This week, I wanted to hear from the Aldermanic Candidates that aim to govern the 6th Ward for the next four years. The 2011 Alermanic election was won by 104 votes. Coincidentally, this afternoon I saw 104 people in line for Garret's Popcorn.
First up was Desert Storm War Veteran Sgt. Brian Garner. We talked mostly about the Chatham Co-op Seniors losing their heat last week. According to Garner, 70 percent of the Co-op homes lost access to heat. Garner said that calls to the current alderman were made, but weren't returned, so he decided to take action. His friends and family rounded up blankets and space heaters, and brought them over to the seniors. I thought that was a good gesture. Wouldn't expect anything less from a Veteran. Salute!
Richard Wooten is an Army Veteran, Chicago Police Officer, and Pastor. He calls it like he sees it. I've seen this guy burst into a room full of elected officials and candidly tell them what's on his mind. I admire is courage. We talked mostly about Participatory Budgeting. According to Wooten, each Chicago Alderman get's an annual budget of 1.3 million dollars that's to be allocated toward Ward Improvements. If elected, Richard Wooten plans on opening up the budget meetings to all 6th Ward residents, even teenagers. Transparency is needed, and new ideas are welcomed, is his motto.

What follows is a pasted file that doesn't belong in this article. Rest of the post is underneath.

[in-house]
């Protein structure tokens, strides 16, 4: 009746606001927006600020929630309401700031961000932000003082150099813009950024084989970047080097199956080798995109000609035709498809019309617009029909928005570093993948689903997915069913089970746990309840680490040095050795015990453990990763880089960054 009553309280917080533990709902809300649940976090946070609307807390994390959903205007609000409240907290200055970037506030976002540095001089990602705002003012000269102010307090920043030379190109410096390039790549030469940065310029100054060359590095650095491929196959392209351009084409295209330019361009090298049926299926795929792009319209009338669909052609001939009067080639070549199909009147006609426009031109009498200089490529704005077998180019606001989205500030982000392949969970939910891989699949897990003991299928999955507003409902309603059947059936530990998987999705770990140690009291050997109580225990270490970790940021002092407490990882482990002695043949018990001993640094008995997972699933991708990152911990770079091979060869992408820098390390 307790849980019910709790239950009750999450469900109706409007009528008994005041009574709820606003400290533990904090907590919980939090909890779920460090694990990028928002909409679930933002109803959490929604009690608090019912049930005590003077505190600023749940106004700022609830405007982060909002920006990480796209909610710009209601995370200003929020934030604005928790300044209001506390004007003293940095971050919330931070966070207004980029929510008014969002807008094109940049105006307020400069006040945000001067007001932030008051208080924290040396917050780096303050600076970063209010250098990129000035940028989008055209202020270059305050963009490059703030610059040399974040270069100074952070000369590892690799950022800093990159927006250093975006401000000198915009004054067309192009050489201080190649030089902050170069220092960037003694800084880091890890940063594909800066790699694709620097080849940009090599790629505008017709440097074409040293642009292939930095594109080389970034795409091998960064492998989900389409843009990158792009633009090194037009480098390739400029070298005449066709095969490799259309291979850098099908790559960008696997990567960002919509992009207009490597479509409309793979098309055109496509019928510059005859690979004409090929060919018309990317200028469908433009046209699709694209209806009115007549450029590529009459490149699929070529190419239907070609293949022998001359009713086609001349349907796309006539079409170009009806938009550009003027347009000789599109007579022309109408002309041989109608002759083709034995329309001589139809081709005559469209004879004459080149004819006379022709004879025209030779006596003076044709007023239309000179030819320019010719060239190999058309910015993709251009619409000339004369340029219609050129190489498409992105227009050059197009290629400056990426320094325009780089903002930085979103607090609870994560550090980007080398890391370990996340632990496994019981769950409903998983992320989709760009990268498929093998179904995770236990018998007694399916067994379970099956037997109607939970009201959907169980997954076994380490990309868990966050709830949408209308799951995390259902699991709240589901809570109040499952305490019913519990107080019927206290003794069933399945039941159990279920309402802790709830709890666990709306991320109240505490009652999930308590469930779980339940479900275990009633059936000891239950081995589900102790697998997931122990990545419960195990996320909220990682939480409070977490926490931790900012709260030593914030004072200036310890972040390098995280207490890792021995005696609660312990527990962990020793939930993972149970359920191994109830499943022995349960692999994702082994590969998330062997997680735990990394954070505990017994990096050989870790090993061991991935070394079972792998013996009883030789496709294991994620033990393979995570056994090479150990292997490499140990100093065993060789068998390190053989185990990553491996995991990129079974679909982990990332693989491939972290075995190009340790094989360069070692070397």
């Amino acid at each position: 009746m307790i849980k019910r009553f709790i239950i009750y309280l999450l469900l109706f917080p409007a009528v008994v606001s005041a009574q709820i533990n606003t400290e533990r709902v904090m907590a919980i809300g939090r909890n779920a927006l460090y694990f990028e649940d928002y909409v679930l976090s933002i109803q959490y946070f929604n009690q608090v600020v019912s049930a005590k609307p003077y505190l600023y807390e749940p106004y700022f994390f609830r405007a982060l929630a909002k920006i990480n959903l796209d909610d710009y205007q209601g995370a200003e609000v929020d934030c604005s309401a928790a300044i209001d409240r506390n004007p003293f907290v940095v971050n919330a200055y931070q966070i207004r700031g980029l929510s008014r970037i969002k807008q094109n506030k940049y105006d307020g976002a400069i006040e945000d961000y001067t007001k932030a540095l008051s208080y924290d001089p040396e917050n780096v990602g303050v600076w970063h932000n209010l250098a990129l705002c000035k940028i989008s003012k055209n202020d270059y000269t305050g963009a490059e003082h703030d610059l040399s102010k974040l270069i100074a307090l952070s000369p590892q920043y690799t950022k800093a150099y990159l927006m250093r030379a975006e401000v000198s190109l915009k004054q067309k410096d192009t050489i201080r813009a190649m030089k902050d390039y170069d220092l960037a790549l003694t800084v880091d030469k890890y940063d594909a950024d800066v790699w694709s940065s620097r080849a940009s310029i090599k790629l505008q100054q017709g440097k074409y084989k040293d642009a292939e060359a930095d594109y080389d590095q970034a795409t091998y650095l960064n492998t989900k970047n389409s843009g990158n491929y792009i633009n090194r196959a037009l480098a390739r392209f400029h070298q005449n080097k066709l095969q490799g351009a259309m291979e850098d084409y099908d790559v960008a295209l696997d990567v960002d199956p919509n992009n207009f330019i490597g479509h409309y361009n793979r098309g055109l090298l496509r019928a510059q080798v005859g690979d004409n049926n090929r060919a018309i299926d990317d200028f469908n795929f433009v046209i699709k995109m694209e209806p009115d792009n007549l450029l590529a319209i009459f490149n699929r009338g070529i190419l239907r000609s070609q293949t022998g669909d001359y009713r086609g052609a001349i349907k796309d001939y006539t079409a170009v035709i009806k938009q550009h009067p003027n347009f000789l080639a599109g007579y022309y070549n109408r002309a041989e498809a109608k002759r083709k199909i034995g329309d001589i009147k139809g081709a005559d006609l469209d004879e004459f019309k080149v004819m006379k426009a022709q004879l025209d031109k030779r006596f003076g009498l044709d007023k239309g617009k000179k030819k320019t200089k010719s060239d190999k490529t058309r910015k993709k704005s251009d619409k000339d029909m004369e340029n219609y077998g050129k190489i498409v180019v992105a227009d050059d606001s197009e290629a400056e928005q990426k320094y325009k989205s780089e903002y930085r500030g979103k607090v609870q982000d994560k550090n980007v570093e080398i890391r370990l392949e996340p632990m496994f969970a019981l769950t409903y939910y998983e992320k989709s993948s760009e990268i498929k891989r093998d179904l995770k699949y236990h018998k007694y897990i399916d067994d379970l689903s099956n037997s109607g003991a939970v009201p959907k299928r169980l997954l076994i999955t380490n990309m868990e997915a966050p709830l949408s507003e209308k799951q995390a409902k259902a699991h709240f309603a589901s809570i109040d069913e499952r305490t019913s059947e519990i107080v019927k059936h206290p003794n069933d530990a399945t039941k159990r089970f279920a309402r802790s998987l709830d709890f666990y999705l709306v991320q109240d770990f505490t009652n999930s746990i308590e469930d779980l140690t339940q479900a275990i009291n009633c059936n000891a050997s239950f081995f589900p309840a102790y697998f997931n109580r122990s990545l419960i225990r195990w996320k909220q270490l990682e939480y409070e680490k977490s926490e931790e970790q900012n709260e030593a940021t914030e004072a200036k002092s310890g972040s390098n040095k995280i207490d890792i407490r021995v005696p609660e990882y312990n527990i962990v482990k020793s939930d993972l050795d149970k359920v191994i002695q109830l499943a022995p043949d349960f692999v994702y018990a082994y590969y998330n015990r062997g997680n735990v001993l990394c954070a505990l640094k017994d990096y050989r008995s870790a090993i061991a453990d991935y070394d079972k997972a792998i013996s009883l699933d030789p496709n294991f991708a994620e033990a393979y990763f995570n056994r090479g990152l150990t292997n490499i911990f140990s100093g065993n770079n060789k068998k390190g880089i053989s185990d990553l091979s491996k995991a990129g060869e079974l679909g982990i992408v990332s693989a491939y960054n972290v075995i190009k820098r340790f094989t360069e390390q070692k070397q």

My last interview was with 6th Ward Alderman Roderick T. Sawyer. I try and shout him out whenever I'm on CAN TV or Chicago Tonight, or really any Chicago Media Outlet. I do this because he's a true role model. He's always been accessible any time I've wanted to chat. More importantly though, he's a neighborhood guy. We talked about his (6th Ward) vision. The Sawyer Team is all about economic development during his next term.
Regardless of who you vote for, just vote. When we head to the polls on February 24th to vote, we're doing something that very few people in the history of the world have had the privilege to do. We're taking the fate of our communities in our own hands, and deciding what we want to do with it. And when I think of what people like Dr. Martin Luther King sacrificed for us to vote, it pains me to hear that less than 50 percent of some communities don't even vote. (Lack of appreciation for our liberty).